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3.1: Introduction

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    In this chapter, we build upon the Neuron Chapter to understand how networks of detectors can produce emergent behavior that is more than the sum of their simple neural constituents. We focus on the networks of the neocortex ("new cortex", often just referred to as "cortex"), which is the evolutionarily most recent, outer portion of the brain where most of advanced cognitive functions take place. There are three major categories of emergent network phenomena:

    • Categorization of diverse patterns of activity into relevant groups: For example, faces can look very different from one another in terms of their raw "pixel" inputs, but we can categorize these diverse inputs in many different ways, to treat some patterns as more similar than others: male vs. female, young vs. old, happy vs. sad, "my mother" vs. "someone other", etc. Forming these categories is essential for enabling us to make the appropriate behavioral and cognitive responses (approach vs. avoid, borrow money from, etc.). Imagine trying to relate all the raw inputs of a visual image of a face to appropriate behavioral responses, without the benefit of such categories. The relationship ("mapping") between pixels and responses is just too complex. These intermediate, abstract categories organize and simplify cognition, just like file folders organize and simplify documents on your computer. One can argue that much of intelligence amounts to developing and using these abstract categories in the right ways. Biologically, we'll see how successive layers of neural detectors, organized into a hierarchy, enable this kind of increasingly abstract categorization of the world. We will also see that many individual neural detectors at each stage of processing can work together to capture the subtlety and complexity necessary to encode complex conceptual categories, in the form of a distributed representation. These distributed representations are also critical for enabling multiple different ways of categorizing an input to be active at the same time -- e.g., a given face can be simultaneously recognized as female, old, and happy. A great deal of the emergent intelligence of the human brain arises from multiple successive levels of cascading distributed representations, constituting the collective actions of billions of excitatory pyramidal neurons working together in the cortex.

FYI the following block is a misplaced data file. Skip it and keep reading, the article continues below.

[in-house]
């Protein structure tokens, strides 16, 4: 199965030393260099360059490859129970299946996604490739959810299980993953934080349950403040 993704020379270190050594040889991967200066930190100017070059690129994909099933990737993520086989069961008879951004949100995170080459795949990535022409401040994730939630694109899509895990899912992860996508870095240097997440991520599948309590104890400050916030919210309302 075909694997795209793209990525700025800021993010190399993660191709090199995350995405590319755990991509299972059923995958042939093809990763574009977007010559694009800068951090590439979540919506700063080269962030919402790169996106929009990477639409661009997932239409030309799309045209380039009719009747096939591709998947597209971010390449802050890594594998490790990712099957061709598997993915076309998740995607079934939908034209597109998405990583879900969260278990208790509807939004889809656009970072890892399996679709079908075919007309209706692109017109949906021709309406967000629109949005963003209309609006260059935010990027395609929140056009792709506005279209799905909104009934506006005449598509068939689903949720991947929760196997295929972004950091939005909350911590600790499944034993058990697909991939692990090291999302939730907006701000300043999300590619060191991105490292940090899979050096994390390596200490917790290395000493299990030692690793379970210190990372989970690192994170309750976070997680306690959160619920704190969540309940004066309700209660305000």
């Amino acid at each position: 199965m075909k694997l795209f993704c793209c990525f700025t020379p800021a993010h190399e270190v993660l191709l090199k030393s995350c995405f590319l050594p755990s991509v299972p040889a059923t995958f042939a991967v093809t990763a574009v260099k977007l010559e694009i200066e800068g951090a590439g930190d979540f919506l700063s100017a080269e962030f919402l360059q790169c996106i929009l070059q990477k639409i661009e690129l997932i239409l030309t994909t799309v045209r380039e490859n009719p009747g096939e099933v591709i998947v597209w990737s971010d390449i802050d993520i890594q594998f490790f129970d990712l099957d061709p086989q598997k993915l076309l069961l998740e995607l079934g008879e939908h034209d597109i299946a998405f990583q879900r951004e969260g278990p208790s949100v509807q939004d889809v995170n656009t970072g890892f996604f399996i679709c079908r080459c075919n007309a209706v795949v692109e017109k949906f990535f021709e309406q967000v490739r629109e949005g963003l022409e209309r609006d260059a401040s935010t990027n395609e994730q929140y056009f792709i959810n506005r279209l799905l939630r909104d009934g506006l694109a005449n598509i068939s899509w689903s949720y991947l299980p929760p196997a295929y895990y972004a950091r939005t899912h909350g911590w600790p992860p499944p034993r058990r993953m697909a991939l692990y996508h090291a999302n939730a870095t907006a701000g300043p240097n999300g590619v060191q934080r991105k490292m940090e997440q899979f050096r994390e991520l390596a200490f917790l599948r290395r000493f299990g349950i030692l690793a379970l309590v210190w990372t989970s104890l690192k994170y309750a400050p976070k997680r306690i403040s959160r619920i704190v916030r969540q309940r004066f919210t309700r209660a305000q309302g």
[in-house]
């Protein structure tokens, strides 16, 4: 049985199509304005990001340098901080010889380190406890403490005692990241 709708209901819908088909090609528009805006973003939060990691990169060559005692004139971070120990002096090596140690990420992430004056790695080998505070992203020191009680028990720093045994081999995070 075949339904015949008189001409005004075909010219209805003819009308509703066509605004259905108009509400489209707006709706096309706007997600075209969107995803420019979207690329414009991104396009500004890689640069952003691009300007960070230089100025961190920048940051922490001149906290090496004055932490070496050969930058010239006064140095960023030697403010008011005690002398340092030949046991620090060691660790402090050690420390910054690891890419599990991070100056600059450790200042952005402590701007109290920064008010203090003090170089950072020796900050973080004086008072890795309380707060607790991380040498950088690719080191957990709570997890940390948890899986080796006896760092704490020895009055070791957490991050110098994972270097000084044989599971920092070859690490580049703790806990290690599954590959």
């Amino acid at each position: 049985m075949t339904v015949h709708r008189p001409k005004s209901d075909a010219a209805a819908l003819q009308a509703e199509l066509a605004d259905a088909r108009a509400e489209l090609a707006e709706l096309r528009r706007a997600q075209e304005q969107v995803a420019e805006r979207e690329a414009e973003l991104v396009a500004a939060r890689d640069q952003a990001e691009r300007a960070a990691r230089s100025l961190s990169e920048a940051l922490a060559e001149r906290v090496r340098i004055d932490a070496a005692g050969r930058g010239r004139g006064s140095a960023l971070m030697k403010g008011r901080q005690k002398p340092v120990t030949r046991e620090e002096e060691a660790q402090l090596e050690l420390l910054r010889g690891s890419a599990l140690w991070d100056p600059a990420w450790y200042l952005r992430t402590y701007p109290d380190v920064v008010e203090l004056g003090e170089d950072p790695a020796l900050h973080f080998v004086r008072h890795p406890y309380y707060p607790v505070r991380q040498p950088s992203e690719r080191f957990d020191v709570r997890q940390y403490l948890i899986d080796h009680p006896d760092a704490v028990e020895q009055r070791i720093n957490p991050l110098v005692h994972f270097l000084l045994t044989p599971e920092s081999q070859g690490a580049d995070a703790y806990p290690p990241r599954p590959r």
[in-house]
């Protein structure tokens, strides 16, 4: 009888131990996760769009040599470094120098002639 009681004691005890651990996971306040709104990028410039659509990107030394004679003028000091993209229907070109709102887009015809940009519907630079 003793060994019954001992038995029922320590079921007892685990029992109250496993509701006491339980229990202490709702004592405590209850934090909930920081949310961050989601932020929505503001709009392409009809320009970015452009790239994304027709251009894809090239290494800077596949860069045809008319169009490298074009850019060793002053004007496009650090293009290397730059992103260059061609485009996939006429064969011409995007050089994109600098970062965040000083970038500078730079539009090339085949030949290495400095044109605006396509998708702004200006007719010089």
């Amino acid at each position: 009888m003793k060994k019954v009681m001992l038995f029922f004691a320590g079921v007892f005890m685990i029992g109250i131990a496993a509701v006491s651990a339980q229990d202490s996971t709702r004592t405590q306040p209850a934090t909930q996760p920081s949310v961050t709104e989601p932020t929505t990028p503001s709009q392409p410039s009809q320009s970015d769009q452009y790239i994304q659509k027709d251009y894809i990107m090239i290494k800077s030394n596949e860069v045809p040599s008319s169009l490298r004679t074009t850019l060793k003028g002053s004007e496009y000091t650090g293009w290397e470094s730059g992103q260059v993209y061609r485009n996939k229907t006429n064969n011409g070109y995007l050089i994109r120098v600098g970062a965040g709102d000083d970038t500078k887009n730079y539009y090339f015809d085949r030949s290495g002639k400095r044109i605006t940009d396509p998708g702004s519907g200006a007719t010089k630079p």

• Bidirectional excitatory dynamics are produced by the pervasive bidirectional (e.g., bottom-up and top-down or feedforward and feedback) connectivity in the neocortex. The ability of information to flow in all directions throughout the brain is critical for understanding phenomena like our ability to focus on the task at hand and not get distracted by irrelevant incoming stimuli (did my email inbox just beep??), and our ability to resolve ambiguity in inputs by bringing higher-level knowledge to bear on lower-level processing stages. For example, if you are trying to search for a companion in a big crowd of people (e.g., at a sporting event or shopping mall), you can maintain an image of what you are looking for (e.g., a red jacket), which helps to boost the relevant processing in lower-level stages. The overall effects of bidirectional connectivity can be summarized in terms of an attractor dynamic or multiple constraint satisfaction, where the network can start off in a variety of different states of activity, and end up getting "sucked into" a common attractor state, representing a cleaned-up, stable interpretation of a noisy or ambiguous input pattern. Probably the best subjective experience of this attractor dynamic is when viewing an Autostereogram (NOTE: links to Wikipedia for now) -- you just stare at this random-looking pattern with your eyes crossed, until slowly your brain starts to fall into the 3D attractor, and the image slowly emerges. The underlying image contains many individual matches of the random patterns between the two eyes at different lateral offsets -- these are the constraints in the multiple constraint satisfaction problem that eventually work together to cause the 3D image to appear -- this 3D image is the one that best satisfies all those constraints.
    • Inhibitory competition, mediated by specialized inhibitory interneurons is important for providing dynamic regulation of overall network activity, which is especially important when there are positive feedback loops between neurons as in the case of bidirectional connectivity. The existence of epilepsy in the human neocortex indicates that achieving the right balance between inhibition and excitation is difficult -- the brain obtains so many benefits from this bidirectional excitation that it apparently lives right on the edge of controlling it with inhibition. Inhibition gives rise to sparse distributed representations (having a relatively small percentage of neurons active at a time, e.g., 15% or so), which have numerous advantages over distributed representations that have many neurons active at a time. In addition, we'll see in the Learning Chapter that inhibition plays a key role in the learning process, analogous to the Darwinian "survival of the fittest" dynamic, as a result of the competitive dynamic produced by inhibition.

    We begin with a brief overview of the biology of neural networks in the neocortex.

    This page titled 3.1: Introduction is shared under a CC BY-SA license and was authored, remixed, and/or curated by O'Reilly, Munakata, Hazy & Frank.

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